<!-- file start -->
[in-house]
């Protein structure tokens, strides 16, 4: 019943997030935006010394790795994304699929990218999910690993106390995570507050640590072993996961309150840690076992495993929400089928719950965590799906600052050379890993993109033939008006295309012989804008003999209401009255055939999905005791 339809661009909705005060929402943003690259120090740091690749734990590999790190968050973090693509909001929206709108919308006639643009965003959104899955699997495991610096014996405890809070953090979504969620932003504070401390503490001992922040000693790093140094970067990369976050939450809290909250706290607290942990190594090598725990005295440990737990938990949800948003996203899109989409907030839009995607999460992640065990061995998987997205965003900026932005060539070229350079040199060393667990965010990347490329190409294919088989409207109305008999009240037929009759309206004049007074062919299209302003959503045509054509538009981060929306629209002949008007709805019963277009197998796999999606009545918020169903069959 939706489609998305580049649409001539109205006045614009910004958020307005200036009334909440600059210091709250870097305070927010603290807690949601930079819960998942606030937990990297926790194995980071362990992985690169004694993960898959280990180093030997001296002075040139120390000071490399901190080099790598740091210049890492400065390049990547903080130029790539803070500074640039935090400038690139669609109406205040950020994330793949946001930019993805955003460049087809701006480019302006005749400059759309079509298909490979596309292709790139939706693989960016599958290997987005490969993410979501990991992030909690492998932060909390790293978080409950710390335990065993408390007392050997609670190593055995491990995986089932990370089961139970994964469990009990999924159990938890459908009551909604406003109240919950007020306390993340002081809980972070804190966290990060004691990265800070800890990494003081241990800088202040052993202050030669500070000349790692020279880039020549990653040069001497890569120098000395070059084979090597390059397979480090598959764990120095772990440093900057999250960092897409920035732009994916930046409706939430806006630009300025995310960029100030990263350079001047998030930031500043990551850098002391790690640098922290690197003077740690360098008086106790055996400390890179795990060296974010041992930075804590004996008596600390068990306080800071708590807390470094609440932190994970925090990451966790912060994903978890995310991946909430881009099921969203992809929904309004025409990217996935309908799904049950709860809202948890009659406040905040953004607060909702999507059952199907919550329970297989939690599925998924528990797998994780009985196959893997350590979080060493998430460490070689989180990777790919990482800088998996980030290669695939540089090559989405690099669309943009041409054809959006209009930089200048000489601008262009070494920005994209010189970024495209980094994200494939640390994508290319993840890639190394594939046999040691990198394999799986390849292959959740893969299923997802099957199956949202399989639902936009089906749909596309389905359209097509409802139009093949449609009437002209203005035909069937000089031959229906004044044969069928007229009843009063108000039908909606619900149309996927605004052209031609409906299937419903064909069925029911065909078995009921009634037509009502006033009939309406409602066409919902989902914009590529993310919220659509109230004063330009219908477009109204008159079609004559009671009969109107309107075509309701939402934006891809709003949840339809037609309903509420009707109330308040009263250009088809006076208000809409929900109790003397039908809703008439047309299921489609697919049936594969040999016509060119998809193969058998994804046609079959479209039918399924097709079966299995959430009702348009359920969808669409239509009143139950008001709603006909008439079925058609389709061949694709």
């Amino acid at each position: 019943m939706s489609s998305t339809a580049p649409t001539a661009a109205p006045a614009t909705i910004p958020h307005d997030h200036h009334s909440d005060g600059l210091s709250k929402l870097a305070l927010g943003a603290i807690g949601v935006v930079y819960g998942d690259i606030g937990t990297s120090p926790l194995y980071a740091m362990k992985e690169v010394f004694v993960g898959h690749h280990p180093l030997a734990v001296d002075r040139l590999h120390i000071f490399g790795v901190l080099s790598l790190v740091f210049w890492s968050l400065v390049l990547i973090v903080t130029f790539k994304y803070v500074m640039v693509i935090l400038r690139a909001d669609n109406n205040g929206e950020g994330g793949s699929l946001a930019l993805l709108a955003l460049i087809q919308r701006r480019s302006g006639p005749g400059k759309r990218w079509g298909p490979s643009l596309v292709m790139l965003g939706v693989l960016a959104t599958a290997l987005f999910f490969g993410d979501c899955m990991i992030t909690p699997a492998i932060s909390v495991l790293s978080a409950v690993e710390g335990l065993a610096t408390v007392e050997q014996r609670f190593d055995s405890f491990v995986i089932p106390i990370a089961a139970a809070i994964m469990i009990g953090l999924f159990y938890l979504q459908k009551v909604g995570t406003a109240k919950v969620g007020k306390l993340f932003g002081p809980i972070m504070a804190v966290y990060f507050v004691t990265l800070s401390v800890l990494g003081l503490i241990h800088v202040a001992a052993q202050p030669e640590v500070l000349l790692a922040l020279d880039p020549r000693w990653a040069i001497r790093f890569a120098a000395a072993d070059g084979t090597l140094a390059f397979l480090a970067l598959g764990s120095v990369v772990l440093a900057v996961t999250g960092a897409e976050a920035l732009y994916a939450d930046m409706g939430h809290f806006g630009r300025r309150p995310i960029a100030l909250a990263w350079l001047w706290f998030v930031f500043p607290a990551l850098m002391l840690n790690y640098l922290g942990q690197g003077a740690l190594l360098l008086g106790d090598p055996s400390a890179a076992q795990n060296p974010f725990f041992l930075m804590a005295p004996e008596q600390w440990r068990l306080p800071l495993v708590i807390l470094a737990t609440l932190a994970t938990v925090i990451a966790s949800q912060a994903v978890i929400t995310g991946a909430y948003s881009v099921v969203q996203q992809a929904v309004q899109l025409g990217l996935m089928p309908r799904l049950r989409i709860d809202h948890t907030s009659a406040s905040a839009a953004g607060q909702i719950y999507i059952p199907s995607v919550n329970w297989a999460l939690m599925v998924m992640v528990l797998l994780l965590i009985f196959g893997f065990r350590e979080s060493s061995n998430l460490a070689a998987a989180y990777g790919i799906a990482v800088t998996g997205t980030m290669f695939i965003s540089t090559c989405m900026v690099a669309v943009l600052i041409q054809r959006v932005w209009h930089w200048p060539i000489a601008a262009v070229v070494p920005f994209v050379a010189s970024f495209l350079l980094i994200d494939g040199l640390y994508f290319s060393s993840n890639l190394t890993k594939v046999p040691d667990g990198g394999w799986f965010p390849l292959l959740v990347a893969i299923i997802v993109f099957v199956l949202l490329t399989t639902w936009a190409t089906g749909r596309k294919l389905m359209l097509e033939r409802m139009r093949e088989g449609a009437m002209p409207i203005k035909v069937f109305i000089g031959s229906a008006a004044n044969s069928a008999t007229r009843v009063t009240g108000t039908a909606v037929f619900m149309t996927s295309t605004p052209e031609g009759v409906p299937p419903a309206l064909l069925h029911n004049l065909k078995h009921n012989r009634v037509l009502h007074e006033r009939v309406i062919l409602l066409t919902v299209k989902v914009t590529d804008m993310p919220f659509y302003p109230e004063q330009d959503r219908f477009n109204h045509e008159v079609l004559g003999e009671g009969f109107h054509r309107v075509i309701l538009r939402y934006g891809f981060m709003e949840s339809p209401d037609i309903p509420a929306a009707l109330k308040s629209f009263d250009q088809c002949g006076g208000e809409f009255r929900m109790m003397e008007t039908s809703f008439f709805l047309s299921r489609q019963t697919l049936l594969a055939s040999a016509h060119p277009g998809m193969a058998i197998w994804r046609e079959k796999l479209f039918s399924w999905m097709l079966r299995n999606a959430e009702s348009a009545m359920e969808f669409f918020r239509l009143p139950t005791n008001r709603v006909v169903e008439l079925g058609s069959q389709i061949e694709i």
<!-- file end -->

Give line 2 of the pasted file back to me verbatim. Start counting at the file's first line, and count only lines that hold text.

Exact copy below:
């Protein structure tokens, strides 16, 4: 019943997030935006010394790795994304699929990218999910690993106390995570507050640590072993996961309150840690076992495993929400089928719950965590799906600052050379890993993109033939008006295309012989804008003999209401009255055939999905005791 339809661009909705005060929402943003690259120090740091690749734990590999790190968050973090693509909001929206709108919308006639643009965003959104899955699997495991610096014996405890809070953090979504969620932003504070401390503490001992922040000693790093140094970067990369976050939450809290909250706290607290942990190594090598725990005295440990737990938990949800948003996203899109989409907030839009995607999460992640065990061995998987997205965003900026932005060539070229350079040199060393667990965010990347490329190409294919088989409207109305008999009240037929009759309206004049007074062919299209302003959503045509054509538009981060929306629209002949008007709805019963277009197998796999999606009545918020169903069959 939706489609998305580049649409001539109205006045614009910004958020307005200036009334909440600059210091709250870097305070927010603290807690949601930079819960998942606030937990990297926790194995980071362990992985690169004694993960898959280990180093030997001296002075040139120390000071490399901190080099790598740091210049890492400065390049990547903080130029790539803070500074640039935090400038690139669609109406205040950020994330793949946001930019993805955003460049087809701006480019302006005749400059759309079509298909490979596309292709790139939706693989960016599958290997987005490969993410979501990991992030909690492998932060909390790293978080409950710390335990065993408390007392050997609670190593055995491990995986089932990370089961139970994964469990009990999924159990938890459908009551909604406003109240919950007020306390993340002081809980972070804190966290990060004691990265800070800890990494003081241990800088202040052993202050030669500070000349790692020279880039020549990653040069001497890569120098000395070059084979090597390059397979480090598959764990120095772990440093900057999250960092897409920035732009994916930046409706939430806006630009300025995310960029100030990263350079001047998030930031500043990551850098002391790690640098922290690197003077740690360098008086106790055996400390890179795990060296974010041992930075804590004996008596600390068990306080800071708590807390470094609440932190994970925090990451966790912060994903978890995310991946909430881009099921969203992809929904309004025409990217996935309908799904049950709860809202948890009659406040905040953004607060909702999507059952199907919550329970297989939690599925998924528990797998994780009985196959893997350590979080060493998430460490070689989180990777790919990482800088998996980030290669695939540089090559989405690099669309943009041409054809959006209009930089200048000489601008262009070494920005994209010189970024495209980094994200494939640390994508290319993840890639190394594939046999040691990198394999799986390849292959959740893969299923997802099957199956949202399989639902936009089906749909596309389905359209097509409802139009093949449609009437002209203005035909069937000089031959229906004044044969069928007229009843009063108000039908909606619900149309996927605004052209031609409906299937419903064909069925029911065909078995009921009634037509009502006033009939309406409602066409919902989902914009590529993310919220659509109230004063330009219908477009109204008159079609004559009671009969109107309107075509309701939402934006891809709003949840339809037609309903509420009707109330308040009263250009088809006076208000809409929900109790003397039908809703008439047309299921489609697919049936594969040999016509060119998809193969058998994804046609079959479209039918399924097709079966299995959430009702348009359920969808669409239509009143139950008001709603006909008439079925058609389709061949694709």